In fact, in the 1980s, researchers took notice of this “light hibernation” and further classified times of lean feeding and moderate activity levels.
Since this was not full hibernation but was a marked decrease in eating and activity, they called it a “walking hibernation”, which, until then, was a term used to describe the transitional state black and brown bears experienced after coming out of full hibernation before their bodies fully returned to normal. (source)
Chemical Changes in Hibernating Polar Bears
Walking hibernation can be scientifically proven through the levels of two compounds. Urea, found in the blood, decreases in quantity when a bear is not eating and is instead using its fat reserves.
Creatinine is also found in the blood and would still remain stable. Blood samples taken from recently emerged from hibernation black bears were taken and were shown to match the sample of polar bears experiencing that “light hibernation”, proving them to be the same physiological state.
Scientists also found that polar bears could go in and out of “walking hibernation” pretty easily, depending on if they were fasting or eating regularly. Their bodies react quickly, with adjustments happening after only a handful of days.
Temperature Changes in Polar Bears with Walking Hibernation
Researchers also measured polar bear body core temperature against metabolic activity (as polar bears ate more, the higher their active metabolisms and temperatures were).
In their studies, they found that there were no sharp or sudden body temperature changes to signal a polar bear entering walking hibernation. Rather, there were only gradual declines in body temperature, meaning they were eased into seasons of walking hibernation.
The body temperature drops are minor, meaning their walking hibernation is not a very deep state. (source)
Polar Bear Adaptations for Surviving Harsh Weather
Scientists have also found that polar bears actively undergo some physiological changes heading into the leaner months when they reincorporate some chemicals into their bodies that would normally be excreted as waste.
This is a preventative measure that sets them apart from people, as it prevents some of the physical damages that a human would suffer from similar extreme fasting and rapid weight loss that these bears will experience during their walking hibernations.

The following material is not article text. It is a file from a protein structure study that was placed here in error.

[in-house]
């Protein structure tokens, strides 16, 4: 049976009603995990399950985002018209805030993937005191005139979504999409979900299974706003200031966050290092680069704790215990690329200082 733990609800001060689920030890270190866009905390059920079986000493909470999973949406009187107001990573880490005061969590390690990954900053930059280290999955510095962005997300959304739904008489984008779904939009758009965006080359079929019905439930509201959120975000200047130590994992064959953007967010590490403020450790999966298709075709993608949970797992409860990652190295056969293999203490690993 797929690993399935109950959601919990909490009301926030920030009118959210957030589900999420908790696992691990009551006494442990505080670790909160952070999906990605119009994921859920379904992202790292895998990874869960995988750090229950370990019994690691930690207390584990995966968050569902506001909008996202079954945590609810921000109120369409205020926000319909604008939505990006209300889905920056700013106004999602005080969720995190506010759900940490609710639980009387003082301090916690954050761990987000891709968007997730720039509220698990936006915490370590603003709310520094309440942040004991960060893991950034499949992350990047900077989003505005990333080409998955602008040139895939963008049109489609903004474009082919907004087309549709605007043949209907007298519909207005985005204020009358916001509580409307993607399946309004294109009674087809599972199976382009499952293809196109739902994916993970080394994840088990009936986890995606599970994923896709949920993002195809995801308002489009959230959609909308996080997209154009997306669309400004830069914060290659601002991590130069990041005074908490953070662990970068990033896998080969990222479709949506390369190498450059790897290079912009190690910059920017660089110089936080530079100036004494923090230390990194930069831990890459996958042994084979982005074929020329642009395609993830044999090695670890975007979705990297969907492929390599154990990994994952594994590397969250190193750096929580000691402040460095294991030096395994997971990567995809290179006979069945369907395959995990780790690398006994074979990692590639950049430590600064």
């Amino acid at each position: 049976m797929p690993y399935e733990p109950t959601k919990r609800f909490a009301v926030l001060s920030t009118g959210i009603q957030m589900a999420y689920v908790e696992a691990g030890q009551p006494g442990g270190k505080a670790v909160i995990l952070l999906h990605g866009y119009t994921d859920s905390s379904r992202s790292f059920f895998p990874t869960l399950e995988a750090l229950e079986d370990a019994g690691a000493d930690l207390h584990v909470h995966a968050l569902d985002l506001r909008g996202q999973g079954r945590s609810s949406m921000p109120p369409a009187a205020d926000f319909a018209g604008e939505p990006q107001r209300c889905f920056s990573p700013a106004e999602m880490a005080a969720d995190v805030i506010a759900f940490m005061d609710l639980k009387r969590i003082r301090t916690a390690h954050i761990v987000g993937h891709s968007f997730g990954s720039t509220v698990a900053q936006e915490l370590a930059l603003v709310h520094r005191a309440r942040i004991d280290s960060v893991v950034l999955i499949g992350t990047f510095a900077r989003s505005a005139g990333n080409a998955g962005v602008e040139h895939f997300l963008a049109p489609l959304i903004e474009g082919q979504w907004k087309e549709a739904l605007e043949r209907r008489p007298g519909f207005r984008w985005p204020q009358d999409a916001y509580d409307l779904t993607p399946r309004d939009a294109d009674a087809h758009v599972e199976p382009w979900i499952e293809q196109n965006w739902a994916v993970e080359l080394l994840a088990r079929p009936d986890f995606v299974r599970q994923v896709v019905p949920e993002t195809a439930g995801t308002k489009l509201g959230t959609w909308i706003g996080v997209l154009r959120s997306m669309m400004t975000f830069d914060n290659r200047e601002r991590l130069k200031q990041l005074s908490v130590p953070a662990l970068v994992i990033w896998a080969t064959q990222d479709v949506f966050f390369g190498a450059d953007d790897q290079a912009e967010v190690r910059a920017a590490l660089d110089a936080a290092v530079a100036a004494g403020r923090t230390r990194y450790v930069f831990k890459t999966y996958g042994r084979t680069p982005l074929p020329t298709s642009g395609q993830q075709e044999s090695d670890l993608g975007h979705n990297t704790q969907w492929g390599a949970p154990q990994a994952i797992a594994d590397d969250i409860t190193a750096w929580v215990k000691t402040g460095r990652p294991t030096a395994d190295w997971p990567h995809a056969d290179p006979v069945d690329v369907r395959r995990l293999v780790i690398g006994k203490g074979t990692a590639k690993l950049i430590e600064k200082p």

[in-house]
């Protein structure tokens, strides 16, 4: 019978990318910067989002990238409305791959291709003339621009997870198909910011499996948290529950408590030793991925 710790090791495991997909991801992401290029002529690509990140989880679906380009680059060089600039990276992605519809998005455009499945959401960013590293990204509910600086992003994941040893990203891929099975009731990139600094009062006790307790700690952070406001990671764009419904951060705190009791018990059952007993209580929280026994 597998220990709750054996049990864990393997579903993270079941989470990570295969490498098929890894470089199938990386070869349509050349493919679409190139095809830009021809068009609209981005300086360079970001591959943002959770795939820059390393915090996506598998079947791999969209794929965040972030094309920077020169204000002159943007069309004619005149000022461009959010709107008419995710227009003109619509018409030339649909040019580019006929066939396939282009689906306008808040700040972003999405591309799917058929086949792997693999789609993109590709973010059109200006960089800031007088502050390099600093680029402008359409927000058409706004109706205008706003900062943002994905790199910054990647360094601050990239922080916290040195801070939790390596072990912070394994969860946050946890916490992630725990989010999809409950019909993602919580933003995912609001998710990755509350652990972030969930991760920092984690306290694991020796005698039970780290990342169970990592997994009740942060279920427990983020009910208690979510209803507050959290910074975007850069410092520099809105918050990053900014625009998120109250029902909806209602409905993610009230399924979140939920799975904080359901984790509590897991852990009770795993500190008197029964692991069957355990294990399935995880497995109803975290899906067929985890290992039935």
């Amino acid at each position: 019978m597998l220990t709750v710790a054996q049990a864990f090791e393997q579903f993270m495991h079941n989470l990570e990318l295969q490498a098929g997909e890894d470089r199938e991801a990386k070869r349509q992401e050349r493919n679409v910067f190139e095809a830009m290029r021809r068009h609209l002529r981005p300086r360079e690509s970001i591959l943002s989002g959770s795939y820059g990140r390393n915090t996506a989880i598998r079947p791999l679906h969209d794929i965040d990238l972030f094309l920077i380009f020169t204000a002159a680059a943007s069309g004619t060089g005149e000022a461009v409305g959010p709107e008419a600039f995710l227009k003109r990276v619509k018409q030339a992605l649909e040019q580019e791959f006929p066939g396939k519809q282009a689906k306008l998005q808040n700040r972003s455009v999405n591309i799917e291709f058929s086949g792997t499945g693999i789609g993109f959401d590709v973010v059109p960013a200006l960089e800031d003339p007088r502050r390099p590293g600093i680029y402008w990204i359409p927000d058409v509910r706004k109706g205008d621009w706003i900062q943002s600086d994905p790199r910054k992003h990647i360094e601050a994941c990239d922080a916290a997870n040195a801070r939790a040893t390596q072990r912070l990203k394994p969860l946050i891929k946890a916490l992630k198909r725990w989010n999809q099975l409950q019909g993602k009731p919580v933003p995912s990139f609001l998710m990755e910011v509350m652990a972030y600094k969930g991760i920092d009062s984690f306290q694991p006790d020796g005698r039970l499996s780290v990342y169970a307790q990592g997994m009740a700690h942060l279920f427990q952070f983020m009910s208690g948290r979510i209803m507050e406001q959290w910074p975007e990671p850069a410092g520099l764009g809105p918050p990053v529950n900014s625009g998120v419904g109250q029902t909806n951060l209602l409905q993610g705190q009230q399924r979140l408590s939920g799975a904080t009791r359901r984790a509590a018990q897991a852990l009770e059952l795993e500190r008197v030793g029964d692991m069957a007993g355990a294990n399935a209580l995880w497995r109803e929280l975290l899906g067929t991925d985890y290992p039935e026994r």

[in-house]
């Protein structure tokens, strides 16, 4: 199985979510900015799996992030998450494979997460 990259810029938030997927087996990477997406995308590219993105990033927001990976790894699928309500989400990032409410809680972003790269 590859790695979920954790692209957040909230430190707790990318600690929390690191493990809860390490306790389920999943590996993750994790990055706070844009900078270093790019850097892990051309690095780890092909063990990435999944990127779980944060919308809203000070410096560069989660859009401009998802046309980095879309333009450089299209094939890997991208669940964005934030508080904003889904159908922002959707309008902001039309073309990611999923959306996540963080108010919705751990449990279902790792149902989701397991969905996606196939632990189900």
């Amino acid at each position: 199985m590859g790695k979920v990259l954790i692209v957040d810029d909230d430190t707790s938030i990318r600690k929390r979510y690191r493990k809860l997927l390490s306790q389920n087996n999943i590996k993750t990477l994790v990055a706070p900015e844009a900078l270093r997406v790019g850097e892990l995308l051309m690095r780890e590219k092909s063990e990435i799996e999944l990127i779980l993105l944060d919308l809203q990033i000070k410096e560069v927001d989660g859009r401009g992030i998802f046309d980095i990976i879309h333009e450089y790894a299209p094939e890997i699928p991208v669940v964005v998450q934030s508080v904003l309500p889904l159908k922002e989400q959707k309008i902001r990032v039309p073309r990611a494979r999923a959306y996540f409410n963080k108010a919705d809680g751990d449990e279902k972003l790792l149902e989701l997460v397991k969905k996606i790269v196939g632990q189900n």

Some bears have even been observed taking a proactive route to cool their cores by swimming in icy water before the walking hibernation season.
Surviving the Coldest, Darkest Season
Though other bears and large mammals traditionally make it through frozen times by hibernating, that’s not the only way to stay warm and well-fed.
Despite a common misconception of total darkness during polar winter months, there is still some dim light that polar bears make use of when hunting.
Similarly, their strong sense of smell allows them to hunt and stay fed during these winter months. (source)
Also, polar bears will still be eating more as harsher months approach, so they are prepared to survive as needed during that time. (source) A good rule of thumb for going into winter is the more fat the better.
When access to seals and other hunted food is scarce, polar bears need to dip into their reserves while still maintaining enough fat and energy to let them be back in hunting shape when it’s time to hunt for their dinners again.
Interestingly, while living off those reserves, it means the bears are technically starving themselves, though they are metabolizing to stay alive.
As fat stores are worked through, they lose an average of one kilogram a day. And, though they are not hunting, polar bears may graze on berries, kelp or small eggs to help them maintain energy during those leaner times.
Though, since hibernation is not a physical part of a polar bear’s routine, that means that a threatened environment and climate truly affects them.
They need to hunt seals in order to eat during warmer months and save up enough energy reserves. To do this, polar bears utilize sea ice, which, as temperatures soar, disappears. If polar bears can’t reach their prey, they can’t eat enough to hold them over through seasons of loss of food.